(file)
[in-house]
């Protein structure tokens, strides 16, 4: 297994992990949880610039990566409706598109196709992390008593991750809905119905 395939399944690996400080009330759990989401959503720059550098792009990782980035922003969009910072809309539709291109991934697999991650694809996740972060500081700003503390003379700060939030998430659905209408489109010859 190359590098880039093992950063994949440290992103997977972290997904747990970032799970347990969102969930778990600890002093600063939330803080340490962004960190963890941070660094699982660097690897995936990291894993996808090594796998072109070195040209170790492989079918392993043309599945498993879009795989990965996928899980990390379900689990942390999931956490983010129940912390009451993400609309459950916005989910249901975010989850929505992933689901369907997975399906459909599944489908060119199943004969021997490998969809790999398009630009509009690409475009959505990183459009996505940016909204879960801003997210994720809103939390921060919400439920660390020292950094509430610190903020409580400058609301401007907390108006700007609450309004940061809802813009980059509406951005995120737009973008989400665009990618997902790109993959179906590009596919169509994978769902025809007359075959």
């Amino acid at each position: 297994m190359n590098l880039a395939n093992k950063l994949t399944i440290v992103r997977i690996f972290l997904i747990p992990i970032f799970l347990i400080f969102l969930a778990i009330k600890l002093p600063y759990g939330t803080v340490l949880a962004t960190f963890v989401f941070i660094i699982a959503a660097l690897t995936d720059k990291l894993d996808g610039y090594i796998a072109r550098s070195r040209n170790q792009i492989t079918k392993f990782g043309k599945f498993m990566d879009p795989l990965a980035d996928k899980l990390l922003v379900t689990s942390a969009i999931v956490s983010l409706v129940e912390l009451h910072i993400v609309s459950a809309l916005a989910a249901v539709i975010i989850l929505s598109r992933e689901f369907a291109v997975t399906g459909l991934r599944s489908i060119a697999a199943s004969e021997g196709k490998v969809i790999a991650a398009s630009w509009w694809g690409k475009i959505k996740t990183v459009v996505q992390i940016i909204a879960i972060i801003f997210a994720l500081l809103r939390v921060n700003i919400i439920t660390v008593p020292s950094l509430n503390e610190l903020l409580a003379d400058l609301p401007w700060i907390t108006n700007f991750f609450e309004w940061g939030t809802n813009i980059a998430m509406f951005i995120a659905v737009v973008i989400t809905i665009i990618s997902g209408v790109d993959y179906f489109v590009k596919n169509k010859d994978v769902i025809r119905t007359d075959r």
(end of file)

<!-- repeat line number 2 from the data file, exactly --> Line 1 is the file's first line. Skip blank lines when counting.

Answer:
């Protein structure tokens, strides 16, 4: 297994992990949880610039990566409706598109196709992390008593991750809905119905 395939399944690996400080009330759990989401959503720059550098792009990782980035922003969009910072809309539709291109991934697999991650694809996740972060500081700003503390003379700060939030998430659905209408489109010859 190359590098880039093992950063994949440290992103997977972290997904747990970032799970347990969102969930778990600890002093600063939330803080340490962004960190963890941070660094699982660097690897995936990291894993996808090594796998072109070195040209170790492989079918392993043309599945498993879009795989990965996928899980990390379900689990942390999931956490983010129940912390009451993400609309459950916005989910249901975010989850929505992933689901369907997975399906459909599944489908060119199943004969021997490998969809790999398009630009509009690409475009959505990183459009996505940016909204879960801003997210994720809103939390921060919400439920660390020292950094509430610190903020409580400058609301401007907390108006700007609450309004940061809802813009980059509406951005995120737009973008989400665009990618997902790109993959179906590009596919169509994978769902025809007359075959």